Large areas of deep water in the Bay and many of its tidal rivers don’t have enough oxygen during the summer to keep clams, certain fish and other bottom dwellers from suffocating.

The picture was worse for Bay grasses. The majority of the Bay’s shoreline does not have water clear enough to support underwater grasses at a depth of 6 feet — something that was common in many places only a few decades ago. ...

Chesapeake-friendly milk test learns tough market lessons

In a test of idealism and the marketplace that placed cartons of Bay-friendly milk on the shelf alongside conventional dairy products, idealism came up short.

After disappointing sales, a yearlong market test of “Chesapeake Milk” ended with its sponsoring organizations learning tough lessons about getting a product on the shelf. But they also showed that some consumers will pay more for a product if it helps farmers protect the environment.

The so-called “green milk” cost more than regular milk, but returned a financial premium to farmers who undertook extra measures to protect waterways in the Bay watershed. ...

Bay states planted more than 625 miles of riparian buffers in 2001

The Bay states planted more than 625 miles of riparian forest buffers this year, making it the most ambitious year since the Bay Program set a goal of planting 2010 additional miles of stream buffers in 1996.

This year’s plantings helped to put the region ahead of schedule to meet that goal, which was to be achieved in 2010. So far, Bay Program partners have planted 1,298 miles of buffers throughout the watershed, achieving 65 percent of the goal.

“We are pleased to see Maryland, Pennsylvania, Virginia and the District of Columbia taking great strides to protect local waterways by planting riparian buffers,” said Diana Esher, acting director of the EPA’s Bay Program Office. ...

Volunteers, nuts about native trees, gather new stock for nurseries

More than 2,500 people took to farm fields, parks and other outdoor sites in October looking for native nuts that someday would grow into native trees.

The acorns and walnuts they collected, mostly in the Potomac watershed, will be planted at state nurseries where, in two or three years, they will become seedlings that can be transplanted in buffer strips along streams.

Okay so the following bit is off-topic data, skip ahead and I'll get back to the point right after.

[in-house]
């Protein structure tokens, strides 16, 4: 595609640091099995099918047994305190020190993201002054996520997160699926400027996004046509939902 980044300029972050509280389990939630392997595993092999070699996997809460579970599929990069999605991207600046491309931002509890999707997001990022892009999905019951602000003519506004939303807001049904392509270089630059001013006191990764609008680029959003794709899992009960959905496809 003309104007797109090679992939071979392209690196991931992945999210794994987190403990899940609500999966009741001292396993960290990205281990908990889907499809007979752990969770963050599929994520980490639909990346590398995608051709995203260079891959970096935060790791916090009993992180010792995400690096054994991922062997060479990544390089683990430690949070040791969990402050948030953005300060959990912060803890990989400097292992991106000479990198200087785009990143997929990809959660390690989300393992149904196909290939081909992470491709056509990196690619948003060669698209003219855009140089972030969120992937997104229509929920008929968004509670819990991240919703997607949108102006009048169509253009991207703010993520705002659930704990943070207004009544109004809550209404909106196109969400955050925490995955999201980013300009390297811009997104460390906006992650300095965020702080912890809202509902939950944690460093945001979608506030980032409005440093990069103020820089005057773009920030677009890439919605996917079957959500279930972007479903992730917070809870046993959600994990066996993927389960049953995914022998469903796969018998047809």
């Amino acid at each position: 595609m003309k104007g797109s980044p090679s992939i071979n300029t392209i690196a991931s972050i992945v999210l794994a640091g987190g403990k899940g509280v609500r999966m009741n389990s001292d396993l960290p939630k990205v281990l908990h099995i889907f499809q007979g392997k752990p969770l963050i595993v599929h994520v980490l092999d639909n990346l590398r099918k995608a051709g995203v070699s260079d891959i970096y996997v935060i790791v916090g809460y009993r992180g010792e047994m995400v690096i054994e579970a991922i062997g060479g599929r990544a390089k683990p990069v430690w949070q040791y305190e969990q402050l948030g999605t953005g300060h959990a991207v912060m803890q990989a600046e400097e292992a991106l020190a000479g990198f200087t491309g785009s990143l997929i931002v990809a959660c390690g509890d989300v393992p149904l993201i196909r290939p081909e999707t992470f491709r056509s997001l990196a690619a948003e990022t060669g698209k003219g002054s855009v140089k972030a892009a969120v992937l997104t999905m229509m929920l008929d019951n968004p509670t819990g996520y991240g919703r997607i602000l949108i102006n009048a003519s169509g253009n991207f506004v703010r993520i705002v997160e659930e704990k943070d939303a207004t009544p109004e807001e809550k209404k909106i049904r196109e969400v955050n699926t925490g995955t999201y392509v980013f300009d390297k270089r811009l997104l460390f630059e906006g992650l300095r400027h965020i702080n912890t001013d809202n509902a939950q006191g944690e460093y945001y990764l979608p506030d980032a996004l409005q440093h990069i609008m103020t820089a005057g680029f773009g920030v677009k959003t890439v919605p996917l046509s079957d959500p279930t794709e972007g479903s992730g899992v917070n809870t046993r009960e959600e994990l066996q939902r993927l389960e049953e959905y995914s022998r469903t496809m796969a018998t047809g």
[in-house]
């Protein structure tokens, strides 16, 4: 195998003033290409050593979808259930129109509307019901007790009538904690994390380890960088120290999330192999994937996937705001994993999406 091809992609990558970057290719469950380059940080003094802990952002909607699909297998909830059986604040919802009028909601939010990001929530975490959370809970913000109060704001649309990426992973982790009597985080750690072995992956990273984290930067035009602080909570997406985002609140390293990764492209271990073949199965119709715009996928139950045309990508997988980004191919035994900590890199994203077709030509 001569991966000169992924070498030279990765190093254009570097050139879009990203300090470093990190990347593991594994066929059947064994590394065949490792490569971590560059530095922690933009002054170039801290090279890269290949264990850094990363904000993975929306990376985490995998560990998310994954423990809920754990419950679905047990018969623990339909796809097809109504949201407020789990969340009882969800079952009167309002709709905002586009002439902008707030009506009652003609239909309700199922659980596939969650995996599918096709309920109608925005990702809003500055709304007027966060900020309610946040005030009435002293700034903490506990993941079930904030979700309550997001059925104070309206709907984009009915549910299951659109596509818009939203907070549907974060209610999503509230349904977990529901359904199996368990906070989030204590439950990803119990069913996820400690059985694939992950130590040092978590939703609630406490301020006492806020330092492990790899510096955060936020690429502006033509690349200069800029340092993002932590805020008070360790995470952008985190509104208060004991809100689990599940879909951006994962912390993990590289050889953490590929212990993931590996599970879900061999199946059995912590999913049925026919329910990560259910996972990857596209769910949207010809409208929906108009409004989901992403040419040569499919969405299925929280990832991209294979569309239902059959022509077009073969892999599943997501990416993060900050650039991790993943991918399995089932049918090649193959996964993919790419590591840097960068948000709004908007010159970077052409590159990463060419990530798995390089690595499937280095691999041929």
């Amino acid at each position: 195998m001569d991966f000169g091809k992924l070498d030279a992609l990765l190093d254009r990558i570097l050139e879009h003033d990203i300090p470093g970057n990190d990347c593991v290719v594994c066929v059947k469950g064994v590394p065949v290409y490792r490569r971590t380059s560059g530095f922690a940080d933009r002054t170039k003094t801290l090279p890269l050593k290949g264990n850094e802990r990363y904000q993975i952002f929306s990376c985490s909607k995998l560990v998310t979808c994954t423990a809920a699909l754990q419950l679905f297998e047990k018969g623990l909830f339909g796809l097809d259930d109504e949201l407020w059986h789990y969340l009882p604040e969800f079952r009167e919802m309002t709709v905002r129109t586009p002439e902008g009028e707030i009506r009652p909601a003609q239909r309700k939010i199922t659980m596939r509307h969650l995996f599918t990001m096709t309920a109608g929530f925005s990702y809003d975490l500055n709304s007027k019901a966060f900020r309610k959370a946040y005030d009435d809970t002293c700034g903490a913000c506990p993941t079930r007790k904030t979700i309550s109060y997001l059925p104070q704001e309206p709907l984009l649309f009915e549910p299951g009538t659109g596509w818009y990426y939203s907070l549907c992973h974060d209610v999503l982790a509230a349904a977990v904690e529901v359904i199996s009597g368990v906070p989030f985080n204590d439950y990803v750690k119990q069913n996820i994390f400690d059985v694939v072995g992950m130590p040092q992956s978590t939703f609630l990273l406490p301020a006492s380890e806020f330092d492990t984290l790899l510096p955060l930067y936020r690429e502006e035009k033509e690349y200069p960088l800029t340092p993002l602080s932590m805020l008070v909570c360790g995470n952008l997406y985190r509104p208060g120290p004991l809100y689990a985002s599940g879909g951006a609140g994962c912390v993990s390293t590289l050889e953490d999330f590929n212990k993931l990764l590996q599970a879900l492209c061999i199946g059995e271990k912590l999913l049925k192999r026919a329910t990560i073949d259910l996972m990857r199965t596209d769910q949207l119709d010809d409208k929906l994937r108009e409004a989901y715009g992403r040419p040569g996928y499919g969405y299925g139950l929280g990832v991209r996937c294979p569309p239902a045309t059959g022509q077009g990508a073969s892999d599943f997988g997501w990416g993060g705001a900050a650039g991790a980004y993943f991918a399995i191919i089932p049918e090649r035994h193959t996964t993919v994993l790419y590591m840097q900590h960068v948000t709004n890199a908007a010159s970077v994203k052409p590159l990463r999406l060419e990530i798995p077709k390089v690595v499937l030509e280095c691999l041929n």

In all, volunteers surprised organizers by gathering nearly 4 tons of seeds.

ÃIt’s really been incredible,” said Christine Rodick, of the Potomac Conservancy, which coordinated the effort. “Most of that was walnuts; this was a low-yield year for acorns. We literally had pickup loads of walnuts going to the nurseries.” ...

Planning under way for 2002 sojourn on the James River

More than 30 river enthusiasts gathered Nov. 16 at the Dutch Gap Conservation Area in Henricus Historical Park near Richmond, VA to enjoy a day on the James River and begin planning the 2002 James River Sojourn.

The James Sojourn will be the third in the Alliance’s collection of sojourns that celebrate the rivers of the Chesapeake Bay watershed while completing much-needed restoration projects, raising awareness and providing great family fun and recreation.

Paddlers and guests heard about the history of the area from Walt Heyer of the park’s staff, saw a slide show on past sojourns, and then enjoyed an afternoon paddle on the James with interpretive guides from the Friends of Chesterfield Riverfronts. The group also began preliminary planning for the inaugural weeklong sojourn next year. ...

Bill would help farmers clean up Bay

Efforts to clean up the Chesapeake could get a huge boost from legislation introduced in the U.S. Senate that would give a sevenfold funding increase to agricultural programs in the Bay states to help farmers control polluted runoff and implement other conservation programs.

The bill would create a pilot program that would pay farmers in the watershed to use less fertilizer on their crops. It would also increase support for programs that allow farmers to install nutrient control practices, take sensitive land out of production and preserve farms from development. ...

Grass of the past may help to shore up future for Iowa lake

In the rolling hills of south central Iowa, where tall prairie grasses once sustained passing herds of bison, a growing number of people believe the region’s ecological and economic future may tied to the grass of the past.

Over the years, the land was converted to crops that took a toll on some of region’s poor, highly erodible, soils. This has also taken a toll on one of the area’s key resources: Rathbun Lake, which has become increasingly silted and fouled with runoff.

To help protect the 11,000-acre lake, the region has undertaken the nation’s most aggressive effort to find ways to shore up the soil with switchgrass — and make it pay for farmers. ...